Last month, I had a wonderful opportunity to learn more about pollinators, like the honeybee, at the nationally recognized botanical garden – Longwood Gardens!
This professional development opportunity allowed me to not only learn about these amazing plant & animal relationships, but to witness first hand active pollination in the outdoor gardens and photograph some of these interactions up-close!
Here are the top 10 things that I got super excited about that I hope you find fascinating too – all to get you psyched for National Pollinator Week!
1. As gardeners, we know that certain colors attract certain pollinators – for example, Red attracts Hummingbirds, but during this lecture, I was able to visualize that attraction! While humans see in full color, bees see with a yellow tint, therefore being attracted to bright yellows. Hummingbirds have a very red heavy vision and beetles see in Black and white, therefore being attracted to simple white flowers.
2. Red means “STOP!” to bees. Since bees aren’t attracted to this color, many plants will use that to their advantage. Some flowers, like the Lantana, will actually turn red once pollinated to show bees “Hey, this one’s already been done. Go to a different one!”
3. Hummingbirds are not only attracted to red flowers, but they are also attracted to red stamens! The flower itself may be white, but as long as something is red to show up in their field of vision, they’ll visit!
4. Pollen grains themselves may be different colors. All pollen from one plant species will remain a constant color, but did you know that there is black pollen (tulips) or turquoise pollen (Siberian Squill or the PA Native Wild Geranium)?!
5. Again, gardeners who like having butterflies around, know that butterflies like flat-topped flowers because butterflies like landing with unfolded wings. Little did I know that this was so that they can be prepared at a moment’s notice to take off to escape a hungry predator! If they were to land in a cupped flower and try to escape quickly, their wings could get caught up and a split second of flustering around could cost them their life.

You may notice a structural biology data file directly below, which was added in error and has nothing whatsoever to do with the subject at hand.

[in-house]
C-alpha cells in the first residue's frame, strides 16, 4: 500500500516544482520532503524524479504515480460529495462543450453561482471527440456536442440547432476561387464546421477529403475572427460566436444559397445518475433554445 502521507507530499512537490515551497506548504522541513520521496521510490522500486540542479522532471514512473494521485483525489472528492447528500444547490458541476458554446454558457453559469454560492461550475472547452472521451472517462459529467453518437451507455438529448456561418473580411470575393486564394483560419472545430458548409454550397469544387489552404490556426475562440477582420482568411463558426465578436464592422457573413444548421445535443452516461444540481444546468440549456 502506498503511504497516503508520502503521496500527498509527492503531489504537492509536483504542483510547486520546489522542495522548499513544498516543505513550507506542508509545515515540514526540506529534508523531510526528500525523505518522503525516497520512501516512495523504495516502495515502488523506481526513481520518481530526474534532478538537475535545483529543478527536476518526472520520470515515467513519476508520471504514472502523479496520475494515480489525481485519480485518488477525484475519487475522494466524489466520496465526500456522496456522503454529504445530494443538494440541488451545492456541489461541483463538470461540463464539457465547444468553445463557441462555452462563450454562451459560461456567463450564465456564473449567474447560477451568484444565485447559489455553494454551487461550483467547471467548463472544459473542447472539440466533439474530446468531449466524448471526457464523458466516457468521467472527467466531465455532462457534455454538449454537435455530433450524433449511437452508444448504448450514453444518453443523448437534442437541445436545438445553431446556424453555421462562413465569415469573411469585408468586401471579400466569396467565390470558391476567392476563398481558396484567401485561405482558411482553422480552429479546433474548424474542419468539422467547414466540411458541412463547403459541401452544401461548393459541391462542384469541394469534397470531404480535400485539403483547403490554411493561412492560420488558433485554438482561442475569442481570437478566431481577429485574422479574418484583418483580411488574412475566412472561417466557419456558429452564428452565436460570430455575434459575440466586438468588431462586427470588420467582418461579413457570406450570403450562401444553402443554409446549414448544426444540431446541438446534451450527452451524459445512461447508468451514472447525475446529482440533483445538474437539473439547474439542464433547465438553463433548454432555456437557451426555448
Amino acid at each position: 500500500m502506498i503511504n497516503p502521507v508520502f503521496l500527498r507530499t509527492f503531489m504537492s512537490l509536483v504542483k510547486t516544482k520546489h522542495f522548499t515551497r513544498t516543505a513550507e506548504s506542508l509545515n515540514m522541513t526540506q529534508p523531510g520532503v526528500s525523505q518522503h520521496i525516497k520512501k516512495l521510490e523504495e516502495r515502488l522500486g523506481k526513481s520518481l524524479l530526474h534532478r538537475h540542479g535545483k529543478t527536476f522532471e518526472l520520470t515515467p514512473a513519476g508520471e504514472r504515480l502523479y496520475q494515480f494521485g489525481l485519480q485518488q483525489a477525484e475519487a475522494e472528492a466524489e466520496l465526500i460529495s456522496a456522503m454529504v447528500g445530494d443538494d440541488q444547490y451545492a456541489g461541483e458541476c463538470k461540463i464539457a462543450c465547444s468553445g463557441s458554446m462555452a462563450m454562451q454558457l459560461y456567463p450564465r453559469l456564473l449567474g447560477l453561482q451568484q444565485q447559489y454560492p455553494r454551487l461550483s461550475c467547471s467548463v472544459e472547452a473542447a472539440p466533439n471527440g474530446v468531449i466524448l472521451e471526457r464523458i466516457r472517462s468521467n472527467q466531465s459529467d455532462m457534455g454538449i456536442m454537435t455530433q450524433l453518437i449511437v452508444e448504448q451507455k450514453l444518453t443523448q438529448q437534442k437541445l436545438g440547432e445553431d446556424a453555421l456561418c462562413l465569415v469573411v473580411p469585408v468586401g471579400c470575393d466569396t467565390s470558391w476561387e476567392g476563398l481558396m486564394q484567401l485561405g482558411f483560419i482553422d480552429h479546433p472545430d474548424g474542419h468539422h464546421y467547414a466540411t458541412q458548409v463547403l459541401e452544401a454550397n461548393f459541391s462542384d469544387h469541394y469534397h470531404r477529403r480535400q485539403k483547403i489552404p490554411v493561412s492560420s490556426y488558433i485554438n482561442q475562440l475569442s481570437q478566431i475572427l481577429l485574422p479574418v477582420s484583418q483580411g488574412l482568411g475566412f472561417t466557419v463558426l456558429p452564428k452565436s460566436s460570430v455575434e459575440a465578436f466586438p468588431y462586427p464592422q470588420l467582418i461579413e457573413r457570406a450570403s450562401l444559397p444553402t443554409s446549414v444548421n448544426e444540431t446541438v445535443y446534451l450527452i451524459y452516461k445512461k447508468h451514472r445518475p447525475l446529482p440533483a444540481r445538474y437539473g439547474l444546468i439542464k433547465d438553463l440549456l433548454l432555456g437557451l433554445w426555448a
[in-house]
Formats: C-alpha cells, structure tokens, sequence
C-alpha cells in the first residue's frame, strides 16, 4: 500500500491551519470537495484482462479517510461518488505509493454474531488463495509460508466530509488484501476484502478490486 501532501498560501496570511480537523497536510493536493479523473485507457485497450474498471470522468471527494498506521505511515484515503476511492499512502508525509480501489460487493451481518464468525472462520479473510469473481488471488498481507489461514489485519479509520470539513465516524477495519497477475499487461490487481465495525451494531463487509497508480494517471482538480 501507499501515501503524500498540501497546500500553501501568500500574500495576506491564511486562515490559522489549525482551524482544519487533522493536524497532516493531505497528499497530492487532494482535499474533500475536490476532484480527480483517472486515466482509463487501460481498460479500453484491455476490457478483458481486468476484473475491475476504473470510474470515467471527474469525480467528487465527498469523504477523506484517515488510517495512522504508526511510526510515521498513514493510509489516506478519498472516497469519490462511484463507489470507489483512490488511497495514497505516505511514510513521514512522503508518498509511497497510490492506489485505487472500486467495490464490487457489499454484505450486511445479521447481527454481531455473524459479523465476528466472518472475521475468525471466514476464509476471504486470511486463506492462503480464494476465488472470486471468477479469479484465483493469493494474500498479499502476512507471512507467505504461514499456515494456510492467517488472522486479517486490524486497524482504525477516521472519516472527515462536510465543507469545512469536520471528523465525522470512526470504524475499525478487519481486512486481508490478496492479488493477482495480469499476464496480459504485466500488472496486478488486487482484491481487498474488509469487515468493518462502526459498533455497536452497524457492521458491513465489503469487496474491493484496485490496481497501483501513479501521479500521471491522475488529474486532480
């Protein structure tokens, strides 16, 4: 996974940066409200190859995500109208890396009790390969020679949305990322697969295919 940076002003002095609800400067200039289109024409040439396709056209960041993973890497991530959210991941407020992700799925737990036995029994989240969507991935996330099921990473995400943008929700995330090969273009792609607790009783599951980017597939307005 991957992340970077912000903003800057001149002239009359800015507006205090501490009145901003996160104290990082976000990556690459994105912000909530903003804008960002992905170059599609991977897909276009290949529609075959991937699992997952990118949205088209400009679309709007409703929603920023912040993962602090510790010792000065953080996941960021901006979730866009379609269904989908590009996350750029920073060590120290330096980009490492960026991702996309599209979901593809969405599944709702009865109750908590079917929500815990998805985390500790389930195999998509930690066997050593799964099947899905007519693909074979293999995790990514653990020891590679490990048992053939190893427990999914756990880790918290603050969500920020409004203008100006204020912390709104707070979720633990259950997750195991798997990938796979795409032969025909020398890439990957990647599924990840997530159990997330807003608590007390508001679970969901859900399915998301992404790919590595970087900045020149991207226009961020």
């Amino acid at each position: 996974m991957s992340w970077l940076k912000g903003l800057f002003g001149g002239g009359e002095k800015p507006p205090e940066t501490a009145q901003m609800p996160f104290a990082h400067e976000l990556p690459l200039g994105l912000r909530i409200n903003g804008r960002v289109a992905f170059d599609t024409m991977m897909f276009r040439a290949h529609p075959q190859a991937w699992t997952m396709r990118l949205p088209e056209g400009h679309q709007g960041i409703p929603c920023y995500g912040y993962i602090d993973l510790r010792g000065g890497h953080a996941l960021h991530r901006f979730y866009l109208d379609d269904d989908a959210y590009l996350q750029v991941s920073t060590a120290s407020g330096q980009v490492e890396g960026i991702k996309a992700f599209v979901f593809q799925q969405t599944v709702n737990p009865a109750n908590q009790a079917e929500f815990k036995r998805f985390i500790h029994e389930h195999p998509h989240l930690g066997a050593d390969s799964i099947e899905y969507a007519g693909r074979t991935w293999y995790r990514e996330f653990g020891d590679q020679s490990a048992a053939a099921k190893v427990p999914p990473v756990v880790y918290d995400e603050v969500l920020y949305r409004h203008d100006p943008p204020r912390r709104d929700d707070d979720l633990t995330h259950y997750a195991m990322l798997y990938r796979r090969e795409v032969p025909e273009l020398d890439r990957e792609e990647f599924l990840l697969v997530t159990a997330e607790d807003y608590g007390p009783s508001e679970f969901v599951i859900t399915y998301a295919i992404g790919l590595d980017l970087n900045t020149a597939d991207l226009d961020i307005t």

6. Alfalfa leaves are “spring-loaded” and when the heavy weight of a bee lands on them, the leaves snap back and wind up smacking them in the face. Surprisingly enough, the bees don’t like that. This is where the Alfalfa Leaf-Cutter Bee swoops in to the rescue! They eat away at the leaves, getting a yummy meal and allowing other bees to visit the flowers without fear of getting smacked.
7. Dandelions are amazing cold-weather plants for pollinators! Honey bees do not hibernate like other bees (other bees die off completely and the queen goes into hibernation to restart their colony each spring) and therefore start to venture out of the hive in search of food as soon as it’s warm enough to fly – which tends to be very early spring. Of course, this means that there are very few flowers that are producing nectar this early in the season! Dandelions have adapted to the cold temperatures and are one of the few flowers that can produce nectar despite the cold, so Honey bees rely on dandelions for a few days/weeks in late winter/early spring. Don’t mow them down, or weed them out – keep them to provide an integral nectar supply in the early months.
8. Each bee hive needs around 60lbs. of honey in order to survive the winter. Without flowers during ALL seasons (late winter all the way through late fall) honey bees may not get all of the food that they need to keep the entire hive alive until the flowers start blooming again. Due to habitat destruction (development of meadows or over-exploitation of agriculture fields), honey bee populations are in decline without their strong food source!
9. On average, each pollen grain has 6 different pesticide traces. Once the pollen gets into the hive, the wax that they use to seal up their honey with absorbs the pesticides. This means that the honey that they (and WE!) eat, is clean – YAY! – but it’s comparable to having a human live in a house where the walls are filled with Asbestos. Those humans may have a super healthy diet and be exercising, but there’s definitely some side effects to living in that environment.
10. Due to Climate Change, bees and other pollinators are struggling to emerge from the hive or from hibernation at the same time that flowers are becoming available. In some areas, unseasonably warm weather gives bees a cue to emerge, yet flowers haven’t fully bloomed and started producing food yet. In other instances, colder than usual temperatures persist well into late spring and bees won’t have enough food to last for that long.
While I hate to end on a sad note, this should stress the importance of native flower and all-season-blooming gardens! No matter the size of your space, provide some blooms for pollinators and help them make it through the next season.